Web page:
Every writer has a voice. No matter what we write, it eventually comes through. Many famous authors have a distinct voice, and even if their byline is hidden, their identity reveals itself in their work. Good writers know their voice and use it. In a series of four examples drawn from his own work, literary agent Cris Freese offers some advice to writers who want to find and develop their voice.
For example, one author wrote fantastic stories using voices from other cultures. But to her confusion, they “fell flat.” Readers didn’t engage. Meanwhile, her blog found success.
Her blog was a big hit—and the ammunition I needed to convince her to write a novel set on [her farm]. She’d found her fictive voice right there on the farm. (Of course, she’d never lost it; she used it when writing nonfiction. But her love of other cultures and faraway lands blinded her to it in her own storytelling.) She wrote the first in a traditional mystery series set on the farmette—and I got her a three-book deal. VOICE LESSON #2: If you’re having trouble finding your voice, start close to home. The truth is often right under your nose.
In another example, Freese tried to sell an author’s ” überdark” work. As the rejections mounted, he tried to convince the author to lighten up, just a tad. Fearful of losing his voice, the writer resisted, not wanting to budge on the manuscript’s ending. As it turned out, voice wasn’t the problem.
[He] was worried about “compromising his voice.” But voice really had nothing to do with it. I explained to him that the first page sells the book and the last page sells the next book. He didn’t have to change his voice; he just had to rethink the emotional impact of the ending on his reader. Leaving a bad taste in the reader’s mouth—no matter how beautiful the voice—is not the way to build an audience.
Freese’s Lesson #4?
Voice is how you tell the story—it’s not the story itself. Be sure that you don’t compromise the emotional impact of your story to protect what you mistakenly believe is your voice.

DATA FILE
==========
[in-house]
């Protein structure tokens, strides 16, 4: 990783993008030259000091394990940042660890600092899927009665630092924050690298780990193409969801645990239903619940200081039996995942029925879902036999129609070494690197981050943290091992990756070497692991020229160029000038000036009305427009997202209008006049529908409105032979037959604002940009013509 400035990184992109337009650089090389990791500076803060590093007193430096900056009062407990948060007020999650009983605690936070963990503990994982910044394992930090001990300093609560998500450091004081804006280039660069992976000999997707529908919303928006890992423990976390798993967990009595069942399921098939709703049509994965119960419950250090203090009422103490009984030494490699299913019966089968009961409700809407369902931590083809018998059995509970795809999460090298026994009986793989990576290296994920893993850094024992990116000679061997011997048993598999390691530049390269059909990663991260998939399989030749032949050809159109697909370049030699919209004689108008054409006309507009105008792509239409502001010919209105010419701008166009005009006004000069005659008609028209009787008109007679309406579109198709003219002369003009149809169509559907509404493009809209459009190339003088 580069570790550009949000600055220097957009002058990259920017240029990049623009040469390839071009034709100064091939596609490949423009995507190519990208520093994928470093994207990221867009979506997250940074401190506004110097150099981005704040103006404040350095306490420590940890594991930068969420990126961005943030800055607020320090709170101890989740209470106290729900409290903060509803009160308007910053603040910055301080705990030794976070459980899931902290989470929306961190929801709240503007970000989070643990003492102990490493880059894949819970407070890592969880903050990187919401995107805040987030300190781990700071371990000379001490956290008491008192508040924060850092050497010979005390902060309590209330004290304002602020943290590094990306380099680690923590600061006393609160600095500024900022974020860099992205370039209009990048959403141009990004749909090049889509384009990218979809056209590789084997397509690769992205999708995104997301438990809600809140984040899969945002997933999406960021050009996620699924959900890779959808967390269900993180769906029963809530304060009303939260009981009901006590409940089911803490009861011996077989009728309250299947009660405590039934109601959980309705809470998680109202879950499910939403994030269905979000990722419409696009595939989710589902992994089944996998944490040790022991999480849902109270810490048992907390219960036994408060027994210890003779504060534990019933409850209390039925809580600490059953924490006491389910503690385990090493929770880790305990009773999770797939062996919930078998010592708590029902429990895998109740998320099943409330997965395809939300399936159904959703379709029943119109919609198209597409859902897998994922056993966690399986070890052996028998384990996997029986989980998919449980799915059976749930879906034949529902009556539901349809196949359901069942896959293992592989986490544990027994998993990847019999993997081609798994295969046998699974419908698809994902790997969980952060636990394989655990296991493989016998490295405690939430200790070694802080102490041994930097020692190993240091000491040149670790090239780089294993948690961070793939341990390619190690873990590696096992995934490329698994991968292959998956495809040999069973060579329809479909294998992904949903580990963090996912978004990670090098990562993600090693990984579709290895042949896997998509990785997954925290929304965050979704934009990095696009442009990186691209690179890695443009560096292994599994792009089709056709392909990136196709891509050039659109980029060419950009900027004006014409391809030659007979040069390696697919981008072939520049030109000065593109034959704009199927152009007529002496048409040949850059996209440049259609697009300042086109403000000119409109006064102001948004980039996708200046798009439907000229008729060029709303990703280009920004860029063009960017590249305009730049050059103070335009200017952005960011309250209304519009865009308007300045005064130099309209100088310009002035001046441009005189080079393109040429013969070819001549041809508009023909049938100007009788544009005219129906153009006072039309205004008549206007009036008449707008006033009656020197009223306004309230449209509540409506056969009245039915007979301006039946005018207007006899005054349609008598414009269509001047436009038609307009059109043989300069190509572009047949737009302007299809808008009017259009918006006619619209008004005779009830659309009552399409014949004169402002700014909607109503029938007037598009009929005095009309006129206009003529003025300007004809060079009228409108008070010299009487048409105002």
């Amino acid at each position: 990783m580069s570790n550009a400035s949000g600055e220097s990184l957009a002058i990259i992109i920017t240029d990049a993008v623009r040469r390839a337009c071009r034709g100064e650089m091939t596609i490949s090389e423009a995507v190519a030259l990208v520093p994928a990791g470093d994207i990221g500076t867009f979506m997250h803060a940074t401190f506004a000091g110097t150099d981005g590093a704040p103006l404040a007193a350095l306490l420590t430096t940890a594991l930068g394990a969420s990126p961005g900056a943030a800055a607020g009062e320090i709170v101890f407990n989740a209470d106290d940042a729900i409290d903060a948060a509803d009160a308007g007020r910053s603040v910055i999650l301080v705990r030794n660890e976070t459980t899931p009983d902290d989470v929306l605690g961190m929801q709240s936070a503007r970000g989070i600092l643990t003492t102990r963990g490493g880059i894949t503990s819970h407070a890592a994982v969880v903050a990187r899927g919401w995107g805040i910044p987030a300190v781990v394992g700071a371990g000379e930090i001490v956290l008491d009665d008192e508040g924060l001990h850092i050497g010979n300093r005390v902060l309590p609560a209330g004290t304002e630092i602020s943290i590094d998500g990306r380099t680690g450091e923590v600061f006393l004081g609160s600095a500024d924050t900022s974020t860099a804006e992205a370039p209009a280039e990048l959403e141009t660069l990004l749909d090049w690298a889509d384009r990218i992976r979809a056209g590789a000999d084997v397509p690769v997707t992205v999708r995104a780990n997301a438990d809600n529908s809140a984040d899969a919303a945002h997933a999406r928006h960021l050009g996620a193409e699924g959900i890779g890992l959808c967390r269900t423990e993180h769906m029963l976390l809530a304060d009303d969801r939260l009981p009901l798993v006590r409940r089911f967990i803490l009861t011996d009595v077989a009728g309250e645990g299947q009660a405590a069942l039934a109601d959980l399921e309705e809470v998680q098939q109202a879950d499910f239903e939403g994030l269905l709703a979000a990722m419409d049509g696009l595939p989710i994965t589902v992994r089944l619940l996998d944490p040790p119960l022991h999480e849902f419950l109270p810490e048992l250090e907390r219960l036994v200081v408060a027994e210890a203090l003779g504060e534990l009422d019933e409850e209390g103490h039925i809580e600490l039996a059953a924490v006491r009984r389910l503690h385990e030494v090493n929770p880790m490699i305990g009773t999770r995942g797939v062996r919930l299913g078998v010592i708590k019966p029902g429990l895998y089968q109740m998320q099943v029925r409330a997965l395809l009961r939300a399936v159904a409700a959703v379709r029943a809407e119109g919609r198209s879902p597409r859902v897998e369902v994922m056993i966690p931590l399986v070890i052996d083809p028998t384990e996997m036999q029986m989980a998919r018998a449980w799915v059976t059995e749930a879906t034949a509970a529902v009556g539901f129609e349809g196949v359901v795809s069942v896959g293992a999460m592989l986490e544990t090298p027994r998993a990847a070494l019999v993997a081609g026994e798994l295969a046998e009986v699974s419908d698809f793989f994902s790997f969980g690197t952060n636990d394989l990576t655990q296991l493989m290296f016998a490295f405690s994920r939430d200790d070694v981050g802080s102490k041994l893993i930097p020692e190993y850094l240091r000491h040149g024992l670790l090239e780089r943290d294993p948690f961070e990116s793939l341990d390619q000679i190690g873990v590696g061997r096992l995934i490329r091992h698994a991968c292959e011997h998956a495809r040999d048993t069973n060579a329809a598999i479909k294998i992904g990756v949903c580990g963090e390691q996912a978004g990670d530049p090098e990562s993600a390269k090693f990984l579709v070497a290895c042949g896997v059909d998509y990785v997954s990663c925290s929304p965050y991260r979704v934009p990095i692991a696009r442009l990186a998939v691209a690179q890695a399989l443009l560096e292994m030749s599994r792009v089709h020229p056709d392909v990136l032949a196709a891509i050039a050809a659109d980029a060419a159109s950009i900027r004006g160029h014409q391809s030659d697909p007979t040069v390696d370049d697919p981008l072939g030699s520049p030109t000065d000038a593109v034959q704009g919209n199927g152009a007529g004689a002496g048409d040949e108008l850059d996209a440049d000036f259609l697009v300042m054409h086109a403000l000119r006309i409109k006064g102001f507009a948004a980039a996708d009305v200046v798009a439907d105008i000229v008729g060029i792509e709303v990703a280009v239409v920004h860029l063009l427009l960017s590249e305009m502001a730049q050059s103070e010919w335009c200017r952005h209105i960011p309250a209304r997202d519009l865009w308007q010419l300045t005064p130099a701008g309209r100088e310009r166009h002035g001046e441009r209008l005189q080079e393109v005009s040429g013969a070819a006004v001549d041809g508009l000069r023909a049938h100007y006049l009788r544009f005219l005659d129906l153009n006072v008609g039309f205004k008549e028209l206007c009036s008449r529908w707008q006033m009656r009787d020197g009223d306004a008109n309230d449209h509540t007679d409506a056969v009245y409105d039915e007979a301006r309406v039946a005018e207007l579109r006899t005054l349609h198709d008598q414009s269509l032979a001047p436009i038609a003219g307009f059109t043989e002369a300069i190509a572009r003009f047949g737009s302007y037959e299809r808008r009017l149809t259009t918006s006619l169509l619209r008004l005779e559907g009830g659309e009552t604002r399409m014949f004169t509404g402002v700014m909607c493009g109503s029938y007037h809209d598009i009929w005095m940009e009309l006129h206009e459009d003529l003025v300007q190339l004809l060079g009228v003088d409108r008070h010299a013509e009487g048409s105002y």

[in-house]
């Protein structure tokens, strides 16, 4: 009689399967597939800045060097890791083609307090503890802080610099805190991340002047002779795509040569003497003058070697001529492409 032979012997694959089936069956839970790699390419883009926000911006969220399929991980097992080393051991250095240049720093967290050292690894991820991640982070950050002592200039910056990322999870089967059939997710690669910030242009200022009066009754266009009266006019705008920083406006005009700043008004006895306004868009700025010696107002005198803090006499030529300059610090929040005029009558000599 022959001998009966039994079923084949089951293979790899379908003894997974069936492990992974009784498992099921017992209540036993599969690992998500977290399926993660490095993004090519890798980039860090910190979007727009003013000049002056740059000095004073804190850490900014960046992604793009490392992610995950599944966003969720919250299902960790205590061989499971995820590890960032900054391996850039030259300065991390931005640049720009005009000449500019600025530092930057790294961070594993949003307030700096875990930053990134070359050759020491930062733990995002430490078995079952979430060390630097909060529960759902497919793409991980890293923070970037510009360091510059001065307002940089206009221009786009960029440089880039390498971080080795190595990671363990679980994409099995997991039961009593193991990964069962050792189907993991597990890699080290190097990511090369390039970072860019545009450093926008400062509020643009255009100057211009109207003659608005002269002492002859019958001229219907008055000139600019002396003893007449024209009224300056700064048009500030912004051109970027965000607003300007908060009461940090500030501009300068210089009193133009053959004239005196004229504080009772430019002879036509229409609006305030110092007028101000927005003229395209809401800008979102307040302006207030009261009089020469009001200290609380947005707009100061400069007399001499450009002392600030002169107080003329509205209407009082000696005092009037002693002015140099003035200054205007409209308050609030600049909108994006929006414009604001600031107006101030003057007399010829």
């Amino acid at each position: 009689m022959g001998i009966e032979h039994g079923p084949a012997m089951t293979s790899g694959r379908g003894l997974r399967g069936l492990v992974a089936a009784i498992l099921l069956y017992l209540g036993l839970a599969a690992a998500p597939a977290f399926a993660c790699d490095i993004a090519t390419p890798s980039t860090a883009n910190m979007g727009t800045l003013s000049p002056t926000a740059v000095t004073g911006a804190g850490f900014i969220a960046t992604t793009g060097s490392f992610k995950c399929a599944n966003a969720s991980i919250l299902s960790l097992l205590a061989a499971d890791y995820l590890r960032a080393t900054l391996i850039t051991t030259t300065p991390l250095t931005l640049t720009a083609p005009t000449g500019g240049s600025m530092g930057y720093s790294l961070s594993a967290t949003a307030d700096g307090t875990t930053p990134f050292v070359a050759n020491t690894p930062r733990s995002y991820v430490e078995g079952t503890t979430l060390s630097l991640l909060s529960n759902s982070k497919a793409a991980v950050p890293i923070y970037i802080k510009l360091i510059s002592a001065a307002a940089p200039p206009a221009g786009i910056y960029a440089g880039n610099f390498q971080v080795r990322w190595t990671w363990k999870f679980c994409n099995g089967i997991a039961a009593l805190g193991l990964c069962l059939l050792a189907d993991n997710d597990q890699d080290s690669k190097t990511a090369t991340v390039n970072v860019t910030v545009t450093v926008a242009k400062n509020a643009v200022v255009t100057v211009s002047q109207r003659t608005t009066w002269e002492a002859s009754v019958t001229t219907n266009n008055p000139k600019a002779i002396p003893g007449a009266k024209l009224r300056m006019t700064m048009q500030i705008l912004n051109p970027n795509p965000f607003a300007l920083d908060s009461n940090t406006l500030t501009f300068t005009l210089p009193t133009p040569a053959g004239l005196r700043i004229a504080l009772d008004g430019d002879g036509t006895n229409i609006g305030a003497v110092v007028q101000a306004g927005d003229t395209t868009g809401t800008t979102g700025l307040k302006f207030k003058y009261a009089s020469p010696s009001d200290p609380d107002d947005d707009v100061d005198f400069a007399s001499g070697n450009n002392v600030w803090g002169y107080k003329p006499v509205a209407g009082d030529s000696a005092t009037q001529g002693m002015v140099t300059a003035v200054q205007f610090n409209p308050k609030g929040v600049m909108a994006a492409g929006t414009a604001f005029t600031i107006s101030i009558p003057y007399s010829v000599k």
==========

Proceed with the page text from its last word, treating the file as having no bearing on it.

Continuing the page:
Some writers find their voices naturally. Others may struggle. If you do, you can find a wonderful number of craft essays on the subject. Freese knows what he’s talking about, and his real-world examples are helpful.
7 Tips to Increase Your Odds of Placing in Poetry Contests, Annie Neugebauer (@AnnieNeugebauer), Lit Reactor
Sometimes it’s nice to focus on the poets, as Annie Neugebauer has done in this LitReactor piece. With her extensive experience as a judge, she’s in a position to offer tips on making the most of your poetry contest entries.
For example: consider your competition.
The biggest difference between submitting to contests and submitting to journals or magazines is that you’re directly up against other entrants. Sure, a magazine has a limited number of poems they can accept for any given issue, but a contest usually names a single winner. What does that mean for you?
In practical terms, it means you can’t just enter a great poem—you have to enter an excellent poem. It means that your shorter poem isn’t on the same playing field as someone else’s lengthy one. It means that your hilarious punchline poem isn’t likely to stand up against someone’s thoughtful view on grief. It means that you have to ask yourself if the poem you’re sending in can stand against a poem of serious weight. If it can’t—and not all poems can, which isn’t a problem with your actual poem—then save it for a different purpose.
Standing out can be tricky, especially in a large contest. Don’t succumb to the temptation to use colorful paper or an odd shape or form. Instead, make your work stand out in the best possible way.
Do something new. If I’m reading 500 poems, you can bet there are repeats. Lots and lots of repeats. The most common thing I read are explosions of sadness. I have nothing against explosions of sadness. I write explosions of sadness. I am an explosion of sadness. But my god, y’all, how many poems can one person read that are explosions of sadness? If you’re sending one in, it needs to have such a powerful, interesting, original take that I can’t stop thinking about it. Otherwise it blends in with the crowd.
Fortunately for us, Neugebauer offers a list of the most common poems she sees, including ones about this grief and rage, as well as those that sound lovely but don’t really say anything specific. Of course, you’ll also want to be accurate with facts and follow the contest rules to the letter.
Seriously. All of them. I don’t care how amazing your poem is; if it breaks the rules, you’re out.
If you’ve got a contest coming up or read our Calls for Submissions, this piece will no doubt offer some great suggestions.
Have you read a compelling article about craft or the creative life that you think should appear in the next Writerly Roundup? Please send links to lmblogcontact (at) literarymama (dot) com—we’d love to hear your input!